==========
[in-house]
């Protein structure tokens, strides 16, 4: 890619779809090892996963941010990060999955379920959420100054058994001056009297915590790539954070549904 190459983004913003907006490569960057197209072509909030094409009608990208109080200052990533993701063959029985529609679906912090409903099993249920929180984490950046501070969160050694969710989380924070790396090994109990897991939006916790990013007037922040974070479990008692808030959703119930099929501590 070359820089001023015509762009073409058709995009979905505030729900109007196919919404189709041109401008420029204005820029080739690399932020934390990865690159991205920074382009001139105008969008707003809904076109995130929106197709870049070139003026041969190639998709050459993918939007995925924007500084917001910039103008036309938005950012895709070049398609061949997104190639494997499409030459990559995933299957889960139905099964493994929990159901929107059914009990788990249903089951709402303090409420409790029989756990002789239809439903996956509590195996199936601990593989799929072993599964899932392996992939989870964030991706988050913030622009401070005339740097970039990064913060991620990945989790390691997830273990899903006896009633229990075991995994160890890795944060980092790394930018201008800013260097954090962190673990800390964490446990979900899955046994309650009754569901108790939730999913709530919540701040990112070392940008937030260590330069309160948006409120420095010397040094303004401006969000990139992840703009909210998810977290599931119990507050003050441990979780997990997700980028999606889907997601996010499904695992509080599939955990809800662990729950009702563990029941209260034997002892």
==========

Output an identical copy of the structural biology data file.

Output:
[in-house]
């Protein structure tokens, strides 16, 4: 890619779809090892996963941010990060999955379920959420100054058994001056009297915590790539954070549904 190459983004913003907006490569960057197209072509909030094409009608990208109080200052990533993701063959029985529609679906912090409903099993249920929180984490950046501070969160050694969710989380924070790396090994109990897991939006916790990013007037922040974070479990008692808030959703119930099929501590 070359820089001023015509762009073409058709995009979905505030729900109007196919919404189709041109401008420029204005820029080739690399932020934390990865690159991205920074382009001139105008969008707003809904076109995130929106197709870049070139003026041969190639998709050459993918939007995925924007500084917001910039103008036309938005950012895709070049398609061949997104190639494997499409030459990559995933299957889960139905099964493994929990159901929107059914009990788990249903089951709402303090409420409790029989756990002789239809439903996956509590195996199936601990593989799929072993599964899932392996992939989870964030991706988050913030622009401070005339740097970039990064913060991620990945989790390691997830273990899903006896009633229990075991995994160890890795944060980092790394930018201008800013260097954090962190673990800390964490446990979900899955046994309650009754569901108790939730999913709530919540701040990112070392940008937030260590330069309160948006409120420095010397040094303004401006969000990139992840703009909210998810977290599931119990507050003050441990979780997990997700980028999606889907997601996010499904695992509080599939955990809800662990729950009702563990029941209260034997002892």